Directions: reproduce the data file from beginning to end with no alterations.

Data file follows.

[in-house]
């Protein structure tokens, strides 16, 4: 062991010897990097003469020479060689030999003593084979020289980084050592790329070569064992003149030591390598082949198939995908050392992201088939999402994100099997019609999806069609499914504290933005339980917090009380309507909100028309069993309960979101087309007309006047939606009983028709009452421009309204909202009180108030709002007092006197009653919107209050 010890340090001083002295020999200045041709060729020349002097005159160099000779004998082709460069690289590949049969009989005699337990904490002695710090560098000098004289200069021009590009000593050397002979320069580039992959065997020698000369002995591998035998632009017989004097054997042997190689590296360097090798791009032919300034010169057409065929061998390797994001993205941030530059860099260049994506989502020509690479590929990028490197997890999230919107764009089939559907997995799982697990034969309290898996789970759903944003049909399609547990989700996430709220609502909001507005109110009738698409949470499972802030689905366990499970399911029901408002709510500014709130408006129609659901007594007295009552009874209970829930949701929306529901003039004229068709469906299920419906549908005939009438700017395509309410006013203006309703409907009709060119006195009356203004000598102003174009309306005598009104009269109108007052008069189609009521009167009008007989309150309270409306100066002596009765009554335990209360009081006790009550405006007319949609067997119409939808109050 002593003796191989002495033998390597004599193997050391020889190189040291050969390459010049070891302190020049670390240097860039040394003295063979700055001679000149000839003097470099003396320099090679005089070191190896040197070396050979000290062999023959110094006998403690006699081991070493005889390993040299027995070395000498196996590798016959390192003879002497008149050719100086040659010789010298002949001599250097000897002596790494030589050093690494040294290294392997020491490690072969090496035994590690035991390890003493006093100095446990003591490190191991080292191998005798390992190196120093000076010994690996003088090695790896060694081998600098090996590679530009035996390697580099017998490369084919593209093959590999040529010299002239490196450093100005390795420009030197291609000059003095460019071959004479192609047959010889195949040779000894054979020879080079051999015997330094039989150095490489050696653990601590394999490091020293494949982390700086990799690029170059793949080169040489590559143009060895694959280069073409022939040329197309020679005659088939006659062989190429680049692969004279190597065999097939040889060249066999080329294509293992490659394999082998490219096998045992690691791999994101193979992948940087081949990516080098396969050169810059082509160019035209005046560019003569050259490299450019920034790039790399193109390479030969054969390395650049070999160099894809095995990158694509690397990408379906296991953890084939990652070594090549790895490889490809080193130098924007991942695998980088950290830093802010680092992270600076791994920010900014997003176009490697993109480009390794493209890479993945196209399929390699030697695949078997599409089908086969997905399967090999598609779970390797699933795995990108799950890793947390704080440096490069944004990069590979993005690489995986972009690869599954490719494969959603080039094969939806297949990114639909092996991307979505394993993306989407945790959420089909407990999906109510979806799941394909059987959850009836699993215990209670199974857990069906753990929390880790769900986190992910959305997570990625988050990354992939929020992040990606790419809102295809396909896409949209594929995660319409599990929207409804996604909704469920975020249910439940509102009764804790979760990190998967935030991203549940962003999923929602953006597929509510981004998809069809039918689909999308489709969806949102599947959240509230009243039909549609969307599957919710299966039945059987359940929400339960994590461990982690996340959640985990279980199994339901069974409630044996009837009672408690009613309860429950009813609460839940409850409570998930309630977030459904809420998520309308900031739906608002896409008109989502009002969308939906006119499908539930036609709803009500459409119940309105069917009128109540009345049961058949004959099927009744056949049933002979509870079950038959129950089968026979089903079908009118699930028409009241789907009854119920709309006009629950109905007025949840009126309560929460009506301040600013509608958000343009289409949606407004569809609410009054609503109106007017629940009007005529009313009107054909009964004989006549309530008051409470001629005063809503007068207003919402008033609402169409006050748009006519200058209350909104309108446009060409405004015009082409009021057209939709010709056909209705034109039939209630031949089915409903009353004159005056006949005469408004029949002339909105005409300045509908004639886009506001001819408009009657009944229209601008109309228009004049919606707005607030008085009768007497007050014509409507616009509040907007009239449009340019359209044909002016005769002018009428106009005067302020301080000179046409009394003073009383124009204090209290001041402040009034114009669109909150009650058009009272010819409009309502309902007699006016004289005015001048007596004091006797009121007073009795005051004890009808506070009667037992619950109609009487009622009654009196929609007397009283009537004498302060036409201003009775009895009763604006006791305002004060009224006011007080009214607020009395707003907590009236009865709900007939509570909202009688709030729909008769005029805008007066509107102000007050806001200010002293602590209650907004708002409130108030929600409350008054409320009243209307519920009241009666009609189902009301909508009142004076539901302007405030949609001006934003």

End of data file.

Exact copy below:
[in-house]
């Protein structure tokens, strides 16, 4: 062991010897990097003469020479060689030999003593084979020289980084050592790329070569064992003149030591390598082949198939995908050392992201088939999402994100099997019609999806069609499914504290933005339980917090009380309507909100028309069993309960979101087309007309006047939606009983028709009452421009309204909202009180108030709002007092006197009653919107209050 010890340090001083002295020999200045041709060729020349002097005159160099000779004998082709460069690289590949049969009989005699337990904490002695710090560098000098004289200069021009590009000593050397002979320069580039992959065997020698000369002995591998035998632009017989004097054997042997190689590296360097090798791009032919300034010169057409065929061998390797994001993205941030530059860099260049994506989502020509690479590929990028490197997890999230919107764009089939559907997995799982697990034969309290898996789970759903944003049909399609547990989700996430709220609502909001507005109110009738698409949470499972802030689905366990499970399911029901408002709510500014709130408006129609659901007594007295009552009874209970829930949701929306529901003039004229068709469906299920419906549908005939009438700017395509309410006013203006309703409907009709060119006195009356203004000598102003174009309306005598009104009269109108007052008069189609009521009167009008007989309150309270409306100066002596009765009554335990209360009081006790009550405006007319949609067997119409939808109050 002593003796191989002495033998390597004599193997050391020889190189040291050969390459010049070891302190020049670390240097860039040394003295063979700055001679000149000839003097470099003396320099090679005089070191190896040197070396050979000290062999023959110094006998403690006699081991070493005889390993040299027995070395000498196996590798016959390192003879002497008149050719100086040659010789010298002949001599250097000897002596790494030589050093690494040294290294392997020491490690072969090496035994590690035991390890003493006093100095446990003591490190191991080292191998005798390992190196120093000076010994690996003088090695790896060694081998600098090996590679530009035996390697580099017998490369084919593209093959590999040529010299002239490196450093100005390795420009030197291609000059003095460019071959004479192609047959010889195949040779000894054979020879080079051999015997330094039989150095490489050696653990601590394999490091020293494949982390700086990799690029170059793949080169040489590559143009060895694959280069073409022939040329197309020679005659088939006659062989190429680049692969004279190597065999097939040889060249066999080329294509293992490659394999082998490219096998045992690691791999994101193979992948940087081949990516080098396969050169810059082509160019035209005046560019003569050259490299450019920034790039790399193109390479030969054969390395650049070999160099894809095995990158694509690397990408379906296991953890084939990652070594090549790895490889490809080193130098924007991942695998980088950290830093802010680092992270600076791994920010900014997003176009490697993109480009390794493209890479993945196209399929390699030697695949078997599409089908086969997905399967090999598609779970390797699933795995990108799950890793947390704080440096490069944004990069590979993005690489995986972009690869599954490719494969959603080039094969939806297949990114639909092996991307979505394993993306989407945790959420089909407990999906109510979806799941394909059987959850009836699993215990209670199974857990069906753990929390880790769900986190992910959305997570990625988050990354992939929020992040990606790419809102295809396909896409949209594929995660319409599990929207409804996604909704469920975020249910439940509102009764804790979760990190998967935030991203549940962003999923929602953006597929509510981004998809069809039918689909999308489709969806949102599947959240509230009243039909549609969307599957919710299966039945059987359940929400339960994590461990982690996340959640985990279980199994339901069974409630044996009837009672408690009613309860429950009813609460839940409850409570998930309630977030459904809420998520309308900031739906608002896409008109989502009002969308939906006119499908539930036609709803009500459409119940309105069917009128109540009345049961058949004959099927009744056949049933002979509870079950038959129950089968026979089903079908009118699930028409009241789907009854119920709309006009629950109905007025949840009126309560929460009506301040600013509608958000343009289409949606407004569809609410009054609503109106007017629940009007005529009313009107054909009964004989006549309530008051409470001629005063809503007068207003919402008033609402169409006050748009006519200058209350909104309108446009060409405004015009082409009021057209939709010709056909209705034109039939209630031949089915409903009353004159005056006949005469408004029949002339909105005409300045509908004639886009506001001819408009009657009944229209601008109309228009004049919606707005607030008085009768007497007050014509409507616009509040907007009239449009340019359209044909002016005769002018009428106009005067302020301080000179046409009394003073009383124009204090209290001041402040009034114009669109909150009650058009009272010819409009309502309902007699006016004289005015001048007596004091006797009121007073009795005051004890009808506070009667037992619950109609009487009622009654009196929609007397009283009537004498302060036409201003009775009895009763604006006791305002004060009224006011007080009214607020009395707003907590009236009865709900007939509570909202009688709030729909008769005029805008007066509107102000007050806001200010002293602590209650907004708002409130108030929600409350008054409320009243209307519920009241009666009609189902009301909508009142004076539901302007405030949609001006934003």